Iran Talks, as Critics Warn of Tricks to Save Nuclear Program

Meanwhile, Iran continues to manipulate neighboring Iraq, which critics say has become virtually a client state of the mullahs in Tehran. Iraq, which like Iran is governed by Shiite Muslims, has allowed Shiite militias to commit war crimes against civilians and launch attacks against Iraqi Sunni Muslims, Amnesty International reported this week. Iraq, despite a change in governments, is still repressing Iranian dissidents confined to an overcrowded refugee camp near Baghdad.

Those developments come as the terrorist army of the Sunni-led Islamic State of Iraq and Syria continues its rampage toward the Iraqi capital and against a key town on the Syrian-Turkish border.

U.S. Secretary of State John Kerry and Catherine Ashton, the top foreign policy diplomat from the European Union, met for more than six hours with Iranian Foreign Minister Javad Zarif in Vienna on Wednesday. The meeting achieved little more than excuses. Commenting on prospects of a permanent deal with Iran, Kerry said, “I don’t believe it’s out of reach, but we have some tough issues to resolve.” Kerry returned to Washington on Thursday, leaving a U.S. negotiating team to continue talks with Iranian officials. 

LIGNET last month warned that the United States might be tempted to make too many concessions to Iran to get what President Obama believes would be a major foreign policy achievement. Obama has “proposed unusually generous compromises” with Iran in hopes of reaching a deal before the end of November. In that analysis, LIGNET also predicted that “Iran will continue to hold out for a better deal” and that the Nov. 24 deadline will likely be extended.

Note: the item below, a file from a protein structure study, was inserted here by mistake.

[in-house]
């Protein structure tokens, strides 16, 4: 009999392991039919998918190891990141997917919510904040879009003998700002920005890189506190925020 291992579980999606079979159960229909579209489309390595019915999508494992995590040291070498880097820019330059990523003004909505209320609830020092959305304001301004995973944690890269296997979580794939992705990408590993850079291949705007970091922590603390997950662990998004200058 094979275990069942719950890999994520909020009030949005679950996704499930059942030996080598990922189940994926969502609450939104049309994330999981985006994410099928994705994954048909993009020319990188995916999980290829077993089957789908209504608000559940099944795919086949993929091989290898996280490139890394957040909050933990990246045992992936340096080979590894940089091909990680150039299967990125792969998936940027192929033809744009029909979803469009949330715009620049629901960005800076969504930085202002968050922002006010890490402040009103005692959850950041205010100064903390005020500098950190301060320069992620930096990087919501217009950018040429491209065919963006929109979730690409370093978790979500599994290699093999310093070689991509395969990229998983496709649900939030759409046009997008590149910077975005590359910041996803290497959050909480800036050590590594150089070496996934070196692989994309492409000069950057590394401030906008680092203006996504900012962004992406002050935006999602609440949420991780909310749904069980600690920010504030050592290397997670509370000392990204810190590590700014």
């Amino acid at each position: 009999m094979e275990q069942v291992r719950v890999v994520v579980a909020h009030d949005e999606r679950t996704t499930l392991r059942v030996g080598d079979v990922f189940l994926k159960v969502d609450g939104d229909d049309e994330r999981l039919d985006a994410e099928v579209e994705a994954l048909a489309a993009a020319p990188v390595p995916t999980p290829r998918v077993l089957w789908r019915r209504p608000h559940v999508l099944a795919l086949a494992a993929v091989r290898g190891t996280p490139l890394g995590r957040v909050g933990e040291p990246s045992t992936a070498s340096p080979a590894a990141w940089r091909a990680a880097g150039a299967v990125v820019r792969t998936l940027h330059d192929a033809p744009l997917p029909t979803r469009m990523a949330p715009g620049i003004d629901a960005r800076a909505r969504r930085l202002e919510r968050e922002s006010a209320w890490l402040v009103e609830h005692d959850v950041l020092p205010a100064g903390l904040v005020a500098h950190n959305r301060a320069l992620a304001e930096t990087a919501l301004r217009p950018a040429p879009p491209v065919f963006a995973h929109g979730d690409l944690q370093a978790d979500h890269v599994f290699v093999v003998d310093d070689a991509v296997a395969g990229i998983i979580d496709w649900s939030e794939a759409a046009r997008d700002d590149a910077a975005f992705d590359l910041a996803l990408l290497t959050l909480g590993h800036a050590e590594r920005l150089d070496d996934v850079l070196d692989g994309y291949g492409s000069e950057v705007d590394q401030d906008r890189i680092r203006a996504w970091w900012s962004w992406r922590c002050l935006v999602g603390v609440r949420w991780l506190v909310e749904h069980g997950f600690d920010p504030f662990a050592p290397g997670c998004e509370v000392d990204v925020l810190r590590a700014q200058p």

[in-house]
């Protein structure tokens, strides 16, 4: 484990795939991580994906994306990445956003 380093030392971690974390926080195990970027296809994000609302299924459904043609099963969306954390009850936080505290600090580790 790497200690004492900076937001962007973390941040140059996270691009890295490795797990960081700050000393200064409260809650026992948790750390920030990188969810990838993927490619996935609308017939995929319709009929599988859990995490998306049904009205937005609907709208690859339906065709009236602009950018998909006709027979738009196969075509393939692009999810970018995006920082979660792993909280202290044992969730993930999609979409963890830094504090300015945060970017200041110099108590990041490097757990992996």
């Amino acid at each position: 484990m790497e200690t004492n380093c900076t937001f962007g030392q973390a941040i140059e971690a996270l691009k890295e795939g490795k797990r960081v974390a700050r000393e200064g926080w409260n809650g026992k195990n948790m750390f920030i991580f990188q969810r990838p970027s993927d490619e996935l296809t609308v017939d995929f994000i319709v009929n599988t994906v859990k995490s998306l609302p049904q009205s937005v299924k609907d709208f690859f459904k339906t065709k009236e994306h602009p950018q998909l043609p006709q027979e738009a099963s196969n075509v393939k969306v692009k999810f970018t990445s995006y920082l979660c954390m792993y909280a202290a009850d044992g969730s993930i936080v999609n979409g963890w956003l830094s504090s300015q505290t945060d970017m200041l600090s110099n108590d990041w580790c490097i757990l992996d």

An exiled Iranian cleric this week warned the West not to be fooled by Iranian tricks in negotiations over the nuclear program. Ayatollah Ganje’i dismissed a claim by Iran’s supreme leader, Ali Khamenei, who issued a religious ruling that the use of nuclear weapons would violate the Koran. Ganje’i, a supporter of the Paris-based National Council of Resistance of Iran, insisted that the Muslim holy book contains no such prohibition against Muslims using any means necessary in war to achieve their goal. 

Iranian President Hassan Rouhani repeated Khamenei’s purported “fatwa,” or religious ruling, in a speech to the U.N. General Assembly. The claim refers to a statement that Khamenei issued in February 2010, when he declared, “We don’t believe in the atomic bomb . . . It destroys mankind, and the Koran has prohibited it.”

However, Ganje’i dismissed that statement as little more than a “political gimmick.” He said Khamenei misinterpreted the Koran and added that a fatwa has little real impact. “A fatwa is only binding for the followers of the religious scholar who issues it . . . In addition, there is no punishment for failing to adhere to a fatwa,” Ganje’i said.

The Amnesty International report condemns the government of Iraqi Prime Minister Haidar al-Abadi for allowing Shiite militias to kill Sunni civilians “under the guise of fighting terrorism.”

“By granting its blessing to militias who routinely commit such abhorrent abuses, the Iraqi government is sanctioning war crimes and fueling a dangerous cycle of sectarian violence that is tearing the country apart,” said Donatella Rovera, the group’s crisis-response adviser.

 James Morrison is a senior editor for Newsmax in Washington and a former deputy foreign editor and foreign correspondent for the Washington Times.